We are two different people, with two very different bodies and different macronutrient needs. By examining our different intakes and tolerance levels for this one macronutrient you should be able to see that what works really well for one person, another person is held back or even physically suffers when they try the same thing.

A Myriad of Differences

This principle goes for all the other macronutrients, too. For example, I've pretty much always counted "net" carbs on whole foods (like vegetables or avocado) and only mess with total when it comes to packaged goods. Mary can't do that. She has to count every single carb on every single thing she ingests, or else she has blood sugar troubles. Etc, and so on.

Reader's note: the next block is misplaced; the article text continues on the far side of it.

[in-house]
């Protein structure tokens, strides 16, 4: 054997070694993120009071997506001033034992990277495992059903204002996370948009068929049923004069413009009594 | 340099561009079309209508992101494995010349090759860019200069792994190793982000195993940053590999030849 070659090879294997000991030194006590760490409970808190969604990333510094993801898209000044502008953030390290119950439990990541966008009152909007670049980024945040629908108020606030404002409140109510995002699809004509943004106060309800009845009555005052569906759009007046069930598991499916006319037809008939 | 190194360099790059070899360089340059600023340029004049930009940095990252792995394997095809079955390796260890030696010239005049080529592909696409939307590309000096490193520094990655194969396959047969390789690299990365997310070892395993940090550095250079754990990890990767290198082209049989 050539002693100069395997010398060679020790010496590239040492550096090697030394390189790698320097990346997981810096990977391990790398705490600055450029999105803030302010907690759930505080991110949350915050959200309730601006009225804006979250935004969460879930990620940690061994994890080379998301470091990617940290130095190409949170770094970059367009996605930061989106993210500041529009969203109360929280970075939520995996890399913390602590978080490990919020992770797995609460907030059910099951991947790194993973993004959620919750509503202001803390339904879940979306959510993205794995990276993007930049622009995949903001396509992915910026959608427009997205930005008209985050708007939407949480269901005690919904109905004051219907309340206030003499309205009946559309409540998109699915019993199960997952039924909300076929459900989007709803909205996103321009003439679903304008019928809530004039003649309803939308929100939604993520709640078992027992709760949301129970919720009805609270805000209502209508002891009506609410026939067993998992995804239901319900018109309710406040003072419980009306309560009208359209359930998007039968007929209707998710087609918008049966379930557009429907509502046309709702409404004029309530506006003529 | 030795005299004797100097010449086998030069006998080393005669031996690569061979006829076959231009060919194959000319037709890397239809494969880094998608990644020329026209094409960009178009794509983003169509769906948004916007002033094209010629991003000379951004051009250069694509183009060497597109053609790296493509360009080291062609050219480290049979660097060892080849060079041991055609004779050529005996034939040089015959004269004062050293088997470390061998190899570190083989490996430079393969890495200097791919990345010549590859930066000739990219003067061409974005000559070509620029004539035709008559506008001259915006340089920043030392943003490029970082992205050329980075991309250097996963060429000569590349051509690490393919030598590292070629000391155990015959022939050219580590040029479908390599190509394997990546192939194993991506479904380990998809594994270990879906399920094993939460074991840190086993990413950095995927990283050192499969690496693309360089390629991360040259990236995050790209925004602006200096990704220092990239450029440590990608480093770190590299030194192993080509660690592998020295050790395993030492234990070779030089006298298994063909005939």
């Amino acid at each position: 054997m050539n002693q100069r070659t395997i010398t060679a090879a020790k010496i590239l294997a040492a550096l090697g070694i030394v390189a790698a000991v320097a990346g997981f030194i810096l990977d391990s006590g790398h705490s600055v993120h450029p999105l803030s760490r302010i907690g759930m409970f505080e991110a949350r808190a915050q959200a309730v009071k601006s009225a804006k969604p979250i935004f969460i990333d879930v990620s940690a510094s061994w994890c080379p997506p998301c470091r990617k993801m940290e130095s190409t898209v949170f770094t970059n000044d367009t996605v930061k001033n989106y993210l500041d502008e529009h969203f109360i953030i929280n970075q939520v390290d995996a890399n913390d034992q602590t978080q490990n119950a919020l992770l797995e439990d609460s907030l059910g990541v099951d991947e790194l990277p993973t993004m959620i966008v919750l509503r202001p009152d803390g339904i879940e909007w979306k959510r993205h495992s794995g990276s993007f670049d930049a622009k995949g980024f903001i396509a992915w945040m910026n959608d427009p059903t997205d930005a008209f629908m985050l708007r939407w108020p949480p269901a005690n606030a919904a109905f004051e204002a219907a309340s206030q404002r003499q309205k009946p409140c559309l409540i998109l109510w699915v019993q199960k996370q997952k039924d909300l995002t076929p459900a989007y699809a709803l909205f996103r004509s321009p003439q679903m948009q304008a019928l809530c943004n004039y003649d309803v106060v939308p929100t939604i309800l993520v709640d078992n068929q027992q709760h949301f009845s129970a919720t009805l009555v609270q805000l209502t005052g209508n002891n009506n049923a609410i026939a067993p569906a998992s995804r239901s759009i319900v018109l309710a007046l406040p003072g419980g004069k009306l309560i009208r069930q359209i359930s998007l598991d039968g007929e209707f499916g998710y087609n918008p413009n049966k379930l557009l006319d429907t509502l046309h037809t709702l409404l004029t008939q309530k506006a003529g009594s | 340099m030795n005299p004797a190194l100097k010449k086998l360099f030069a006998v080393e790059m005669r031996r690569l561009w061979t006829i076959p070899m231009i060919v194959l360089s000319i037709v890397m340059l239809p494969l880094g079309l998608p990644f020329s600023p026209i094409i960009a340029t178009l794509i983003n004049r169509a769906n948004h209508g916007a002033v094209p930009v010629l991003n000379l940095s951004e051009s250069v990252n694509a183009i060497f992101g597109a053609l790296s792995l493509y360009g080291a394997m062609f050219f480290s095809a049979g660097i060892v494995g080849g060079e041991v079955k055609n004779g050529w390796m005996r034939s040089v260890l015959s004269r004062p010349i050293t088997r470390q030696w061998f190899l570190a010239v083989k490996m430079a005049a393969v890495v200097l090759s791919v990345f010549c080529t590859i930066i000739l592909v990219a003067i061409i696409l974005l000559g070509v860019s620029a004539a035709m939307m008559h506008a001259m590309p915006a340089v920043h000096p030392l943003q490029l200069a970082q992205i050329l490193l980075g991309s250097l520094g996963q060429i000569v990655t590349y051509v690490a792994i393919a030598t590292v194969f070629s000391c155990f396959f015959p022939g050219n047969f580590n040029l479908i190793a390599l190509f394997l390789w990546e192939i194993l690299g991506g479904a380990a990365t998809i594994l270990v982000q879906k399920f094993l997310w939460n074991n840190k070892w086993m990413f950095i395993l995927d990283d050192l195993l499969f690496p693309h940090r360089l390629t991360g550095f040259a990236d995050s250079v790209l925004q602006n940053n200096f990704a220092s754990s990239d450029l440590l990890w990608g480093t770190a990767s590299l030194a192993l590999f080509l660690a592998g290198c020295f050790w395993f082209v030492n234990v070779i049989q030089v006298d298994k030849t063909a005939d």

What Does It All Mean?

The important thing to take away from this discussion is that no two people are identical, and so asking someone else what their macros are with the intent to emulate their success by copying their intake is folly. What works for Mary doesn't work for me and vice versa. What works for the person with the insanely dramatic before-and-after pics won't necessarily work for you.

So, the next time you see a great transformation and are tempted to find out what their magic macro formula is, remember there is no magic macro formula! You have to find what works for your own body, and yes, that means you might have to do some experimentation to figure that out. That is all OK. Your body and your journey are your own. No matter if you turn out to be the tortoise or the hare, what matters is that you finish the ketogenic race in your own time, and in the way that is going to most benefit you.